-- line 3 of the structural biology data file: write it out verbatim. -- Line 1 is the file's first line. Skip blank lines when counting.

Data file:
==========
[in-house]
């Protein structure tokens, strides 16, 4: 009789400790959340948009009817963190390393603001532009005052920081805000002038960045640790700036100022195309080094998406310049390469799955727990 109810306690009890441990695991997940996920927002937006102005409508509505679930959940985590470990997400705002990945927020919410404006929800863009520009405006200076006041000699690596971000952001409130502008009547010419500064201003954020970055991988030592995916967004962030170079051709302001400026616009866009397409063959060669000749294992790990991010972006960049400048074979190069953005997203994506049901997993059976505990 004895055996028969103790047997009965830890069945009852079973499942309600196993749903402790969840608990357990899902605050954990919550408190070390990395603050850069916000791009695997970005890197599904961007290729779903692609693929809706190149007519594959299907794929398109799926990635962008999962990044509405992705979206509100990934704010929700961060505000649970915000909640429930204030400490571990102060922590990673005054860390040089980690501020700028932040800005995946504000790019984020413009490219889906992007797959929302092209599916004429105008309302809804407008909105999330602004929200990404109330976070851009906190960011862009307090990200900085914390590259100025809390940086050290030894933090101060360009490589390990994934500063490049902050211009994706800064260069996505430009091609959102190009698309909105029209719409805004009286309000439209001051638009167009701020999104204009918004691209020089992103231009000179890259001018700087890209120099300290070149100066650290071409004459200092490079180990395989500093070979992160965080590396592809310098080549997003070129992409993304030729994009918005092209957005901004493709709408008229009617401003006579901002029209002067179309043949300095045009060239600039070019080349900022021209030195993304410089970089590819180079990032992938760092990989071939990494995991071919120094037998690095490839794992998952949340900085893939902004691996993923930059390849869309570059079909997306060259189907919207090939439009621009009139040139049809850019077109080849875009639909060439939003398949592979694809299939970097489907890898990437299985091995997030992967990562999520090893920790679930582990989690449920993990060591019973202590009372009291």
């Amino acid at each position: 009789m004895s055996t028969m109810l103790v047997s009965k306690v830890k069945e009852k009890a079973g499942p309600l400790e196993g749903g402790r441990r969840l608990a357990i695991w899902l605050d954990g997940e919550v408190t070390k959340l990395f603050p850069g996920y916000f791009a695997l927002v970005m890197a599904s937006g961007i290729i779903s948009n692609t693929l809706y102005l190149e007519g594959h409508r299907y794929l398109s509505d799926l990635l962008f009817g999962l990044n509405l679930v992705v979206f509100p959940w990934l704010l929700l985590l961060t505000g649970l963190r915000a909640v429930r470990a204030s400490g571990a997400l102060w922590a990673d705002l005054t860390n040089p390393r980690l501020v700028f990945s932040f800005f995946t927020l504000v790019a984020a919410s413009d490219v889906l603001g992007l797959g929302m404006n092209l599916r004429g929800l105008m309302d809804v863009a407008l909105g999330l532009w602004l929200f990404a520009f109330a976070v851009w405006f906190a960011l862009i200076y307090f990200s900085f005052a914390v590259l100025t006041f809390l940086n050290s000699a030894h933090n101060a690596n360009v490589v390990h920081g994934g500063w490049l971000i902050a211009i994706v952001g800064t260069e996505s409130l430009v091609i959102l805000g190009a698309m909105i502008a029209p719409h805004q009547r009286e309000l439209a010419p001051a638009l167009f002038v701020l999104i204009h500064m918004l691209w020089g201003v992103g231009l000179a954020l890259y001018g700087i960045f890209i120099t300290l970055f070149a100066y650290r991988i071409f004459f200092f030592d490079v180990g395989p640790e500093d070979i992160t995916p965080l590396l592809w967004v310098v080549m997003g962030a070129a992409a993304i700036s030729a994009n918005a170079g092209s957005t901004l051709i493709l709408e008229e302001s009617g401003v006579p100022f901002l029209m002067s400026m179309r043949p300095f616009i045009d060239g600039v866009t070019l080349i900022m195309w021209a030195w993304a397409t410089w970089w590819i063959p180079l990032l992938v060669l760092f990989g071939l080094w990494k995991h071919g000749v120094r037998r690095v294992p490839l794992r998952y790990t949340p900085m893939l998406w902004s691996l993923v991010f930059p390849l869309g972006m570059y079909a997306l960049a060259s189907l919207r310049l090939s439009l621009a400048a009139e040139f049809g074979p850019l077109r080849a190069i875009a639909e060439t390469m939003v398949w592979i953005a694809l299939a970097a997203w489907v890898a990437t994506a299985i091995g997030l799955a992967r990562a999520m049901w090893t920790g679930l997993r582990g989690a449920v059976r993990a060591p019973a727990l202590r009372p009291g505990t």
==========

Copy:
């Amino acid at each position: 009789m004895s055996t028969m109810l103790v047997s009965k306690v830890k069945e009852k009890a079973g499942p309600l400790e196993g749903g402790r441990r969840l608990a357990i695991w899902l605050d954990g997940e919550v408190t070390k959340l990395f603050p850069g996920y916000f791009a695997l927002v970005m890197a599904s937006g961007i290729i779903s948009n692609t693929l809706y102005l190149e007519g594959h409508r299907y794929l398109s509505d799926l990635l962008f009817g999962l990044n509405l679930v992705v979206f509100p959940w990934l704010l929700l985590l961060t505000g649970l963190r915000a909640v429930r470990a204030s400490g571990a997400l102060w922590a990673d705002l005054t860390n040089p390393r980690l501020v700028f990945s932040f800005f995946t927020l504000v790019a984020a919410s413009d490219v889906l603001g992007l797959g929302m404006n092209l599916r004429g929800l105008m309302d809804v863009a407008l909105g999330l532009w602004l929200f990404a520009f109330a976070v851009w405006f906190a960011l862009i200076y307090f990200s900085f005052a914390v590259l100025t006041f809390l940086n050290s000699a030894h933090n101060a690596n360009v490589v390990h920081g994934g500063w490049l971000i902050a211009i994706v952001g800064t260069e996505s409130l430009v091609i959102l805000g190009a698309m909105i502008a029209p719409h805004q009547r009286e309000l439209a010419p001051a638009l167009f002038v701020l999104i204009h500064m918004l691209w020089g201003v992103g231009l000179a954020l890259y001018g700087i960045f890209i120099t300290l970055f070149a100066y650290r991988i071409f004459f200092f030592d490079v180990g395989p640790e500093d070979i992160t995916p965080l590396l592809w967004v310098v080549m997003g962030a070129a992409a993304i700036s030729a994009n918005a170079g092209s957005t901004l051709i493709l709408e008229e302001s009617g401003v006579p100022f901002l029209m002067s400026m179309r043949p300095f616009i045009d060239g600039v866009t070019l080349i900022m195309w021209a030195w993304a397409t410089w970089w590819i063959p180079l990032l992938v060669l760092f990989g071939l080094w990494k995991h071919g000749v120094r037998r690095v294992p490839l794992r998952y790990t949340p900085m893939l998406w902004s691996l993923v991010f930059p390849l869309g972006m570059y079909a997306l960049a060259s189907l919207r310049l090939s439009l621009a400048a009139e040139f049809g074979p850019l077109r080849a190069i875009a639909e060439t390469m939003v398949w592979i953005a694809l299939a970097a997203w489907v890898a990437t994506a299985i091995g997030l799955a992967r990562a999520m049901w090893t920790g679930l997993r582990g989690a449920v059976r993990a060591p019973a727990l202590r009372p009291g505990t």